Yesterday evening I went to a meet & greet with designer Lizzy House, hosted by the Denver shop Fancy Tiger Crafts. I think Lizzy is best known right now for her adorable Castle Peeps collection for Andover, but something tells me that hers is a name that will only get bigger in the quilting industry within the near future.
I’m tempted to try to turn my short and casual conversation with her into a full-fledged interview here, but that wouldn’t be fair to Lizzy. Suffice to say, she is charming and interesting and passionate about quilting. She comes by her interest in quilting honestly–her mother is Cherri House, author of the popular City Quilts. Lizzy said that for a long time, she considered quilting to be her mom’s thing and something she herself was not interested in attempting. (Lizzy, if I’m getting any of this wrong I apologize. I wasn’t taking notes while we talked and scrawled down what I could remember before leaving the store.) She spoke movingly about the cathartic effect quilting had during a difficult time a few years ago. And apparently, she makes a mean ginger snap refrigerator pie. (Based on what I saw on her blog, she makes a mean lots-of-yummy-looking-things, but we only talked about refrigerator pie.)
Mostly, though, we talking about quilting and design. Lizzy’s art degree is in printmaking, so it makes sense that her Castle Peeps reminds me of the stripped down aesthetic of some of the 1950s and 1960s children’s book illustrations that were still around when I was growing up. She seemed to agree, saying that she aims for simplification in her designs. Her newest collection, 1001 Peeps, has a similar look, but whereas the Castle Peeps colorways were based on primary colors, 1001 Peeps was designed in secondary colorways so the two collections can fit together. When the conversation moved to the question of what she’s working on to debut at Fall Quilt Market, her face lit up. She couldn’t say much about it except that it continues to build upon and complement the look and color theory behind her other lines. Seriously, she looked really excited, and now I can’t wait to see it.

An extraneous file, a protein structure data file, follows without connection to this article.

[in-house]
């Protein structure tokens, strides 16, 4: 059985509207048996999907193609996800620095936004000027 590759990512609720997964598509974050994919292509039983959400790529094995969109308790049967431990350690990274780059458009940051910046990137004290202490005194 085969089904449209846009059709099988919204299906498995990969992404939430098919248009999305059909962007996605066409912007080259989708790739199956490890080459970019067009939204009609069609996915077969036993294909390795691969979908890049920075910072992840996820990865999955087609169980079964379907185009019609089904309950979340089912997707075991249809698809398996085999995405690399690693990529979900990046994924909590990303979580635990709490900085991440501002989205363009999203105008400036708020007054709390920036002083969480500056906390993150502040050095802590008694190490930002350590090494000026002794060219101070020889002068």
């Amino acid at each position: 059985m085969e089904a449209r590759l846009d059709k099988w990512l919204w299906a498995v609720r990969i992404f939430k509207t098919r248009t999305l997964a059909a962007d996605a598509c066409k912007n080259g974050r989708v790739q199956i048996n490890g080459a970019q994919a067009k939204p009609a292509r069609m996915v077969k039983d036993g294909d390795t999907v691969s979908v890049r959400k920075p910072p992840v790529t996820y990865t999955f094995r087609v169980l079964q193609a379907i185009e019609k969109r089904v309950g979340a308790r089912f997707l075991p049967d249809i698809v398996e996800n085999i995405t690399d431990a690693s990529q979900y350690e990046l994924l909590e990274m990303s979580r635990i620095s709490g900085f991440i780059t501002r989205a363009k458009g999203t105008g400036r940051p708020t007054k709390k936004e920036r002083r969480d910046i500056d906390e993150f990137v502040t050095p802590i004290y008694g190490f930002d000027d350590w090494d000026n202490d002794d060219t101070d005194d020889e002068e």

She takes the craft of quilting just as seriously as she takes her fabric design, explaining that it’s important to her that she be good at it and know what she’s doing if she’s going to be part of this industry. I apologize for my blurry photo above of her holding the Castle Treasury quilt (which she pieced and quilted); you can see a much better picture of it on her pattern shop website. What you can’t really see in either picture is how she oriented her patches; since the blocks are set on point, she cut her patches on the bias so the directional prints would still be vertical relative to the top of the quilt. Brilliant, and more than a little challenging.
If I was going to be at Spring Market in Salt Lake City next month, I would definitely want to attend Lizzy’s Schoolhouse Series presentation, which she said will be about storytelling and design. Like I said, this is a young woman with a broad understanding of quilting as a heritage, an industry, an art, and a craft. Keep your eye out for her if you aren’t already!